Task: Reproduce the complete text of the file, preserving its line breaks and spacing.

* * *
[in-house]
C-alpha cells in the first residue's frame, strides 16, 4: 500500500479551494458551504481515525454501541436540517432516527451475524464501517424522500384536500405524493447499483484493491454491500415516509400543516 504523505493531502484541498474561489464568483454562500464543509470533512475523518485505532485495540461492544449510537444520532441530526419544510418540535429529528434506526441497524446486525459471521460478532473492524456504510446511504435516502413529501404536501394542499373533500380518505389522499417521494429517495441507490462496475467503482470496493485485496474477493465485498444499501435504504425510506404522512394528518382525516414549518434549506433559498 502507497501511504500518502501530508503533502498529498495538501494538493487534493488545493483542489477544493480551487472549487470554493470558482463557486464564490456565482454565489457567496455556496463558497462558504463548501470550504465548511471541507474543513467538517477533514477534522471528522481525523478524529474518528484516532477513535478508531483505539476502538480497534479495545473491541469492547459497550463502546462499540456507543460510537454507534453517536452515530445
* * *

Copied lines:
[in-house]
C-alpha cells in the first residue's frame, strides 16, 4: 500500500479551494458551504481515525454501541436540517432516527451475524464501517424522500384536500405524493447499483484493491454491500415516509400543516 504523505493531502484541498474561489464568483454562500464543509470533512475523518485505532485495540461492544449510537444520532441530526419544510418540535429529528434506526441497524446486525459471521460478532473492524456504510446511504435516502413529501404536501394542499373533500380518505389522499417521494429517495441507490462496475467503482470496493485485496474477493465485498444499501435504504425510506404522512394528518382525516414549518434549506433559498 502507497501511504500518502501530508503533502498529498495538501494538493487534493488545493483542489477544493480551487472549487470554493470558482463557486464564490456565482454565489457567496455556496463558497462558504463548501470550504465548511471541507474543513467538517477533514477534522471528522481525523478524529474518528484516532477513535478508531483505539476502538480497534479495545473491541469492547459497550463502546462499540456507543460510537454507534453517536452515530445